Racially aggravated crime on the rise in East Anglia, new figures show

The number of racially or religiously motivated offences recorded in Suffolk, Essex and Norfolk rose between 2020 and 2021.

The number of racially or religiously motivated offences recorded in Suffolk, Essex and Norfolk rose between 2020 and 2021. - Credit: SARAH LUCY BROWN

Racially and religiously aggravated offences in East Anglia rose by nearly 10.5% between 2020 and 2021, new data has revealed.

The Home Office has released data on the number of racially or religiously aggravated assaults, as well as incidents of harassment, criminal damage and disorderly behaviour causing public fear, alarm or distress.

According to the Home Office, “these racially or religiously aggravated offences are by definition hate crimes”.

In Suffolk, the number of hate crimes per year effectively stayed the same in 2021 compared to 2020.

Suffolk Constabulary recorded 495 racially or religiously motivated offences in 2020, compared to 496 in 2021 – a rise of 0.2%.

Over the border in Essex recorded offences rose by 18% from 1,822 to 2,154.

While in Norfolk, they fell by 5% to 564.

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This means that in the three counties the total recorded offences went from 2,911 to 3,214.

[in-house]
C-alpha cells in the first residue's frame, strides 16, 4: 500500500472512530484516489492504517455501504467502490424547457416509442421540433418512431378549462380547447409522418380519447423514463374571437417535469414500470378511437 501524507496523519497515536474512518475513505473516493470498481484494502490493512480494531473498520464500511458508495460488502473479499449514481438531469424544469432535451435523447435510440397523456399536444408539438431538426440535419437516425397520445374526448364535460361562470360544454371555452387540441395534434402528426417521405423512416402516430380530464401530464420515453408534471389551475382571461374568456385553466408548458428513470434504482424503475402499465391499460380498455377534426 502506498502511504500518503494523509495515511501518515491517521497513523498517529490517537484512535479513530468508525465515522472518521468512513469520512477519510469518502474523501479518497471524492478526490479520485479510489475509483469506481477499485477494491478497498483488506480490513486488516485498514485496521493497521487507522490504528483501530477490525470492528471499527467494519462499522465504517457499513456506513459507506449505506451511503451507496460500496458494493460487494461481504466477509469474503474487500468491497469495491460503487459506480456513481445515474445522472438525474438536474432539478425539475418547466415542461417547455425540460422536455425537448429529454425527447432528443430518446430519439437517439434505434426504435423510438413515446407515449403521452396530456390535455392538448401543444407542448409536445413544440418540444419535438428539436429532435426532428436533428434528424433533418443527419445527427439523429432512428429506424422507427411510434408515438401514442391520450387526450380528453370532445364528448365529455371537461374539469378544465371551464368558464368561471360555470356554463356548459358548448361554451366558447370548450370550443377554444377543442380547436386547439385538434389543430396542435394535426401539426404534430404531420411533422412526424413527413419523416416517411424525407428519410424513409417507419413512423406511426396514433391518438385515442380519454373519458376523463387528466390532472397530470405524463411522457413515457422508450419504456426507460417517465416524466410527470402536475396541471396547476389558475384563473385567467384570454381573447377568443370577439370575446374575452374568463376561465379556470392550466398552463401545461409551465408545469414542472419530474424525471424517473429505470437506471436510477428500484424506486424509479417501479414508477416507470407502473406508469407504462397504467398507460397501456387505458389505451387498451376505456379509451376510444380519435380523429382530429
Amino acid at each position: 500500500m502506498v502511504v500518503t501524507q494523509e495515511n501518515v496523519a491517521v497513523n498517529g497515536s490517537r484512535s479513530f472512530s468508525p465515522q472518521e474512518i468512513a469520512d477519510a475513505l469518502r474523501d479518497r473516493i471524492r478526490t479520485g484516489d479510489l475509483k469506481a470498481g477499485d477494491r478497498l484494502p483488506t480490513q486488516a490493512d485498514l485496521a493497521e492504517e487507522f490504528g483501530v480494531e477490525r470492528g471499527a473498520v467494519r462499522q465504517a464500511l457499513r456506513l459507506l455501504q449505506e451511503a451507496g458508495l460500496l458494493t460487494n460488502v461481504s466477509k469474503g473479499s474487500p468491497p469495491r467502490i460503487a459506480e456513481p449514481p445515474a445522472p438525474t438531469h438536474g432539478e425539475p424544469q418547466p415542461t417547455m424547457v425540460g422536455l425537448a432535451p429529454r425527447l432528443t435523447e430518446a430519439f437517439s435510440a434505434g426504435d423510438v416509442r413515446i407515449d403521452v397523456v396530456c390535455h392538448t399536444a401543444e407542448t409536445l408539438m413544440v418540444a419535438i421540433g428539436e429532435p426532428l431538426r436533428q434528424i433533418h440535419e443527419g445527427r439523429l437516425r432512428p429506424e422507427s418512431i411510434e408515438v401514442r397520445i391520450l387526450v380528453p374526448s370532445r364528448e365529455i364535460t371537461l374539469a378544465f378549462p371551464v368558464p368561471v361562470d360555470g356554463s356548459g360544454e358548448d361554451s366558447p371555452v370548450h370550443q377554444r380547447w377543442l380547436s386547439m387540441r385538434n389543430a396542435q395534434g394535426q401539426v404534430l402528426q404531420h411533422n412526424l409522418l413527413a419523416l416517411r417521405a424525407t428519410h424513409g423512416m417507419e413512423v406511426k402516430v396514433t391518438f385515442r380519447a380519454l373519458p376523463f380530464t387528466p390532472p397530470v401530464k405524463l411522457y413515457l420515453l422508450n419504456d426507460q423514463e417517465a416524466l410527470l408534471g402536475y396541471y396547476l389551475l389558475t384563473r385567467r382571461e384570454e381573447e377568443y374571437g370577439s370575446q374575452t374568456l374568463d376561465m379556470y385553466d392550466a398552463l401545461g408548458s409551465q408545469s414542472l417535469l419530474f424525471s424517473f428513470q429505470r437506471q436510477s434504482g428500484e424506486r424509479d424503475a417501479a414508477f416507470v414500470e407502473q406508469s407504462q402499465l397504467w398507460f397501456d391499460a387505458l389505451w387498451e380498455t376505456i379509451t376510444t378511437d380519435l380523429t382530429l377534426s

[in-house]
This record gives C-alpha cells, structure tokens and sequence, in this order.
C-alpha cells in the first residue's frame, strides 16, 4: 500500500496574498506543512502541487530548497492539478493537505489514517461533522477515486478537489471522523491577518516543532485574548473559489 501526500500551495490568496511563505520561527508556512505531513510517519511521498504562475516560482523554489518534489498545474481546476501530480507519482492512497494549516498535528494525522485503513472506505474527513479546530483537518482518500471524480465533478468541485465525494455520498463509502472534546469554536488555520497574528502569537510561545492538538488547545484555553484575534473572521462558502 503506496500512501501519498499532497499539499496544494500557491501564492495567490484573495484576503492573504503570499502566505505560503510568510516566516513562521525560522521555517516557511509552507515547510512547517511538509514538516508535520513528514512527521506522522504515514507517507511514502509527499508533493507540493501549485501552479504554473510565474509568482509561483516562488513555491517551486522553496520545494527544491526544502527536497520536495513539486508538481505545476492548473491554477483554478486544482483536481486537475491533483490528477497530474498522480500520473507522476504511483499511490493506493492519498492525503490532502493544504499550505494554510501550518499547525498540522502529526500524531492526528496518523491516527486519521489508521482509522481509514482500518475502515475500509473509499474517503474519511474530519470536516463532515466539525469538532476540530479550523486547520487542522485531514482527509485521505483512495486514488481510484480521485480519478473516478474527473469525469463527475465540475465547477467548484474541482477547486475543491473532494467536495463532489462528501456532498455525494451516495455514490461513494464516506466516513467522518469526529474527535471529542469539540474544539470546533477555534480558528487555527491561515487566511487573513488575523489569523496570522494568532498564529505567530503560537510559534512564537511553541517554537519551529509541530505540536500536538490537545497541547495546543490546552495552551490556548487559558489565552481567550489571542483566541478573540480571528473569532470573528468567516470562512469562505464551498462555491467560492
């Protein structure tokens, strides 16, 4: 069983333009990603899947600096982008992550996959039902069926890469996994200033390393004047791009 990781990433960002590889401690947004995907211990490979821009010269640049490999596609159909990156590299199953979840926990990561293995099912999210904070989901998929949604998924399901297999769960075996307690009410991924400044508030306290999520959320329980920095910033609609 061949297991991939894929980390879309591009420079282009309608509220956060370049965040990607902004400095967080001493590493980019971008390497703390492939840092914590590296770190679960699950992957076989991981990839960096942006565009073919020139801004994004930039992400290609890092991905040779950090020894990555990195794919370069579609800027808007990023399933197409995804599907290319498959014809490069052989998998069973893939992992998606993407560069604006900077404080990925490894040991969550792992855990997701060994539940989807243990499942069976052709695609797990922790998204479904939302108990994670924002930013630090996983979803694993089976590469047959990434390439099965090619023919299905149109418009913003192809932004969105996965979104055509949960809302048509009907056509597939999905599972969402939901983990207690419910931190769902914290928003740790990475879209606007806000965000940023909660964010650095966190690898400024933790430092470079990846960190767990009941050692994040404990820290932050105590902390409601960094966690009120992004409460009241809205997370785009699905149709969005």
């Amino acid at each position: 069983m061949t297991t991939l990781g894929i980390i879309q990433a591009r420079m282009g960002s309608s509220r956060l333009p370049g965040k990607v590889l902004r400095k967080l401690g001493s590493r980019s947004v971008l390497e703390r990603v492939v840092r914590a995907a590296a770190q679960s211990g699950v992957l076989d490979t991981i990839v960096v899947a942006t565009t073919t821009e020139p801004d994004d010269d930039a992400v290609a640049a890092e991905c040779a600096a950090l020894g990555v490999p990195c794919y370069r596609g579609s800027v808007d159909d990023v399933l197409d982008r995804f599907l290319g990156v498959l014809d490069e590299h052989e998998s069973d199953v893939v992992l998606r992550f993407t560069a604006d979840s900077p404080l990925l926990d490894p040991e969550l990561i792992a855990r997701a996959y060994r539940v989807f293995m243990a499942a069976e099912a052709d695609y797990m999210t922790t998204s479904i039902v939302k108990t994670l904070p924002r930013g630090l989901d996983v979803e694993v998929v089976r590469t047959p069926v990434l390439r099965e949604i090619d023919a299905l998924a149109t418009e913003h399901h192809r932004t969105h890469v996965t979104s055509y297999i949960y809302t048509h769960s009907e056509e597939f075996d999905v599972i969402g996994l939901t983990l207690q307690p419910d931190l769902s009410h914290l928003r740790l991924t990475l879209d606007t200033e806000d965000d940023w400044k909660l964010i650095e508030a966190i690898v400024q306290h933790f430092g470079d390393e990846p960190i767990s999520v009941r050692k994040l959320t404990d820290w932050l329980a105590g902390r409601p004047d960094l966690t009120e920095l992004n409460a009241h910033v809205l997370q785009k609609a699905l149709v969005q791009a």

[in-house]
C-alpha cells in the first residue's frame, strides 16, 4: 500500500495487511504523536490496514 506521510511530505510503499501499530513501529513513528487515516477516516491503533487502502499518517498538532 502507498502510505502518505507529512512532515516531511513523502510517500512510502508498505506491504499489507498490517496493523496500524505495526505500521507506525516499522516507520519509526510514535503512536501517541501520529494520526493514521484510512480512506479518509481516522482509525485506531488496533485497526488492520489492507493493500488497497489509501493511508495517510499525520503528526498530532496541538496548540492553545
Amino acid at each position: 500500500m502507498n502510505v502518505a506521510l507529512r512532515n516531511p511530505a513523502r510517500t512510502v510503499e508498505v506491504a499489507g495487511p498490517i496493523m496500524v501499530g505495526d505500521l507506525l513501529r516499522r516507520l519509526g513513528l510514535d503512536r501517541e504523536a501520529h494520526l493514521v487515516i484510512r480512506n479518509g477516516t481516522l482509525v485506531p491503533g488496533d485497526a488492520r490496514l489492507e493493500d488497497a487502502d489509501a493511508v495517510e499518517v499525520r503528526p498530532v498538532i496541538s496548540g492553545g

Nationally, 39 of 44 police forces reported a rise in the number of offences. 34 of the forces reported a new high.

Suffolk's Police and Crime Commissioner Tim Passmore

Suffolk's Police and Crime Commissioner Tim Passmore - Credit: SARAH LUCY BROWN

Tim Passmore, Suffolk Police and Crime Commissioner, said racially and religiously aggravated crimes were a "top priority" under the police and crime plan.

He said hate crimes were underreported, so it was difficult to know their true extent in Suffolk.

Mr Passmore added that tackling racially and religiously aggravated crimes required a "societal approach" from multiple agencies, as well as a "focus on education".

"It is about engaging so you understand everybody's point of view, and build up that element of trust in each other," he said.

"Clearly there's still more to do." 

An Essex Police spokesman said: "It is encouraging that people are increasingly confident to report incidents but believes many victims still don’t contact police.

"We want people to come forward and let us deal with the people that are perpetrating crimes against them. It’s wrong and needs to be challenged.

"That information will allow us to identify themes and take targeted action.

"We recognise the problems that hate crime causes and how it can escalate. What starts as low-level anti-social behaviour can grow into community tensions.

"Tensions then normalise hatred, the hatred then grows, and we have offences committed by those motivated by hate.

"We’re dealing with problems at a community level and learning every day about how to deal more effectively with hate crime, and we’re becoming more effective at working with the Crown Prosecution Service (CPS) to get better outcomes for the victims."

Crimestoppers can be contacted anonymously on 0800 555111.